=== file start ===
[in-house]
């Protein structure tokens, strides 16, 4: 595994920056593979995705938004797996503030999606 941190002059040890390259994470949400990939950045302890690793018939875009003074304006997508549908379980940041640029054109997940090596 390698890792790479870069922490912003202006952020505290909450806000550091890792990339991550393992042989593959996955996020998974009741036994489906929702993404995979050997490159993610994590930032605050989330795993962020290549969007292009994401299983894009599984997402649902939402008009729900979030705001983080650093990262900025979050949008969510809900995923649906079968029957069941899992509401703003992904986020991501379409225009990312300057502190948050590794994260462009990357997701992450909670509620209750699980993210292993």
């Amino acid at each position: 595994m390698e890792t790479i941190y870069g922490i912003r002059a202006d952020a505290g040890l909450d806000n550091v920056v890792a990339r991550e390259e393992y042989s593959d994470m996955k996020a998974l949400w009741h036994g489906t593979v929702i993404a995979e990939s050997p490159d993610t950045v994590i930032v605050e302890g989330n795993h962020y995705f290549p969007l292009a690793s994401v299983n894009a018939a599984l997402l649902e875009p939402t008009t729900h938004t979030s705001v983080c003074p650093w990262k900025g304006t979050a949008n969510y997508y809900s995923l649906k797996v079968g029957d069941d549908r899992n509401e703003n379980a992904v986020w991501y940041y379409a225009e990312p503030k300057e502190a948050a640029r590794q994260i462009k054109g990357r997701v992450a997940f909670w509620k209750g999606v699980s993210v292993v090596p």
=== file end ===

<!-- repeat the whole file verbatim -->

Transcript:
[in-house]
């Protein structure tokens, strides 16, 4: 595994920056593979995705938004797996503030999606 941190002059040890390259994470949400990939950045302890690793018939875009003074304006997508549908379980940041640029054109997940090596 390698890792790479870069922490912003202006952020505290909450806000550091890792990339991550393992042989593959996955996020998974009741036994489906929702993404995979050997490159993610994590930032605050989330795993962020290549969007292009994401299983894009599984997402649902939402008009729900979030705001983080650093990262900025979050949008969510809900995923649906079968029957069941899992509401703003992904986020991501379409225009990312300057502190948050590794994260462009990357997701992450909670509620209750699980993210292993």
């Amino acid at each position: 595994m390698e890792t790479i941190y870069g922490i912003r002059a202006d952020a505290g040890l909450d806000n550091v920056v890792a990339r991550e390259e393992y042989s593959d994470m996955k996020a998974l949400w009741h036994g489906t593979v929702i993404a995979e990939s050997p490159d993610t950045v994590i930032v605050e302890g989330n795993h962020y995705f290549p969007l292009a690793s994401v299983n894009a018939a599984l997402l649902e875009p939402t008009t729900h938004t979030s705001v983080c003074p650093w990262k900025g304006t979050a949008n969510y997508y809900s995923l649906k797996v079968g029957d069941d549908r899992n509401e703003n379980a992904v986020w991501y940041y379409a225009e990312p503030k300057e502190a948050a640029r590794q994260i462009k054109g990357r997701v992450a997940f909670w509620k209750g999606v699980s993210v292993v090596p």